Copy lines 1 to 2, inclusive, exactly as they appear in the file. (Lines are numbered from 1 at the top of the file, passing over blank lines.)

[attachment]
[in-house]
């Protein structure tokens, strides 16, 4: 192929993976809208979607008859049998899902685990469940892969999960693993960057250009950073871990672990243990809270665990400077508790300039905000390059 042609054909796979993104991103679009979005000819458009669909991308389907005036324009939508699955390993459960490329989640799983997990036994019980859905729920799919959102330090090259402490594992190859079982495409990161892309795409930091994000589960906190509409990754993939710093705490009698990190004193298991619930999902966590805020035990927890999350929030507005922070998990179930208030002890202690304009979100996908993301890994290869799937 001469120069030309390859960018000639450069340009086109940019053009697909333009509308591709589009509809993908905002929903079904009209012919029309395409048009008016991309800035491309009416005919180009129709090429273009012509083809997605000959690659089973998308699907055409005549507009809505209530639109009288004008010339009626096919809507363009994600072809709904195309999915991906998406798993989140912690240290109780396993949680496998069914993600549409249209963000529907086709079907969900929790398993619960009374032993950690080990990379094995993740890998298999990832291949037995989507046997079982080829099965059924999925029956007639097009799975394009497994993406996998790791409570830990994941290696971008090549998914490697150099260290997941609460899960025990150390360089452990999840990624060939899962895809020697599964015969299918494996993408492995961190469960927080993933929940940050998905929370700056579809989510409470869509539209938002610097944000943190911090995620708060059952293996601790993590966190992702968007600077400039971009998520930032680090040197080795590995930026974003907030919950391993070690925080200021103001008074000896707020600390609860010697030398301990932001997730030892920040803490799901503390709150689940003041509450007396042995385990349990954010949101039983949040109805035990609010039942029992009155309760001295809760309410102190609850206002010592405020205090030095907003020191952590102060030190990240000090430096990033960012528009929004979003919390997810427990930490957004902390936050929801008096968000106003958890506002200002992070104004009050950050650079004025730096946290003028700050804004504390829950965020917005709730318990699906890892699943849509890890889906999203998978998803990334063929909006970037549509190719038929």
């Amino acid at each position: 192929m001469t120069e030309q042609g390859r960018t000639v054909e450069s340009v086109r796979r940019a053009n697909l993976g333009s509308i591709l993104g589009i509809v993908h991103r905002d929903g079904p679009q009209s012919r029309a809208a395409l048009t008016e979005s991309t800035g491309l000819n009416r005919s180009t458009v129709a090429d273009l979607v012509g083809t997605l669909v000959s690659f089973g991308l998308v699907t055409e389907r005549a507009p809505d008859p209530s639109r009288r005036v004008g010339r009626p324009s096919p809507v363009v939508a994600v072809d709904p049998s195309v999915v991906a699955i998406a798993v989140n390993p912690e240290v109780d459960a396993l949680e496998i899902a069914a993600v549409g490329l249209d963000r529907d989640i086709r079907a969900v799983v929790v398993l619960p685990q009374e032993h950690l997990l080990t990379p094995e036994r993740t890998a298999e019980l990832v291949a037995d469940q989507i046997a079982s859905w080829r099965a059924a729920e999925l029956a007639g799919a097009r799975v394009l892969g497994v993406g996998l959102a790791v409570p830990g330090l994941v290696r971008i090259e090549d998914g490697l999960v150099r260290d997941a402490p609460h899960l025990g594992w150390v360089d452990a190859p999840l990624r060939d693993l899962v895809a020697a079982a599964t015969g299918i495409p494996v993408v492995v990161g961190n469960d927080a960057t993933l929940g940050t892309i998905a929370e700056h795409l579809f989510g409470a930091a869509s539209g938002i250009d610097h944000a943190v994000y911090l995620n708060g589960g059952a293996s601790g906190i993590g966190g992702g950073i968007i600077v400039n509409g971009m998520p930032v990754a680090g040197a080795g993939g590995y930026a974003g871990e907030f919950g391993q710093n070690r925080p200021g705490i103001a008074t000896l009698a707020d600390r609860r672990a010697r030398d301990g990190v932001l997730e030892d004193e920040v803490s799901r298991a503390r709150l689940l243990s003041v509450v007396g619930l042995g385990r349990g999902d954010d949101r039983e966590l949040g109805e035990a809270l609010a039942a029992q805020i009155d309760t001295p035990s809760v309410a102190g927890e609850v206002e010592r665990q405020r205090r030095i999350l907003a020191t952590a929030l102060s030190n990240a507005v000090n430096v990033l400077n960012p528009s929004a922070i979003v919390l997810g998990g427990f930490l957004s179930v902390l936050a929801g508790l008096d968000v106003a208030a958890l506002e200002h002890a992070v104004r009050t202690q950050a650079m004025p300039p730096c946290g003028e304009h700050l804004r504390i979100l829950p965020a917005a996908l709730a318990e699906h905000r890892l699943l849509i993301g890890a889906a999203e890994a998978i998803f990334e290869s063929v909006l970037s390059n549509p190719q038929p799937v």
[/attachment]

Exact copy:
[in-house]
């Protein structure tokens, strides 16, 4: 192929993976809208979607008859049998899902685990469940892969999960693993960057250009950073871990672990243990809270665990400077508790300039905000390059 042609054909796979993104991103679009979005000819458009669909991308389907005036324009939508699955390993459960490329989640799983997990036994019980859905729920799919959102330090090259402490594992190859079982495409990161892309795409930091994000589960906190509409990754993939710093705490009698990190004193298991619930999902966590805020035990927890999350929030507005922070998990179930208030002890202690304009979100996908993301890994290869799937 001469120069030309390859960018000639450069340009086109940019053009697909333009509308591709589009509809993908905002929903079904009209012919029309395409048009008016991309800035491309009416005919180009129709090429273009012509083809997605000959690659089973998308699907055409005549507009809505209530639109009288004008010339009626096919809507363009994600072809709904195309999915991906998406798993989140912690240290109780396993949680496998069914993600549409249209963000529907086709079907969900929790398993619960009374032993950690080990990379094995993740890998298999990832291949037995989507046997079982080829099965059924999925029956007639097009799975394009497994993406996998790791409570830990994941290696971008090549998914490697150099260290997941609460899960025990150390360089452990999840990624060939899962895809020697599964015969299918494996993408492995961190469960927080993933929940940050998905929370700056579809989510409470869509539209938002610097944000943190911090995620708060059952293996601790993590966190992702968007600077400039971009998520930032680090040197080795590995930026974003907030919950391993070690925080200021103001008074000896707020600390609860010697030398301990932001997730030892920040803490799901503390709150689940003041509450007396042995385990349990954010949101039983949040109805035990609010039942029992009155309760001295809760309410102190609850206002010592405020205090030095907003020191952590102060030190990240000090430096990033960012528009929004979003919390997810427990930490957004902390936050929801008096968000106003958890506002200002992070104004009050950050650079004025730096946290003028700050804004504390829950965020917005709730318990699906890892699943849509890890889906999203998978998803990334063929909006970037549509190719038929």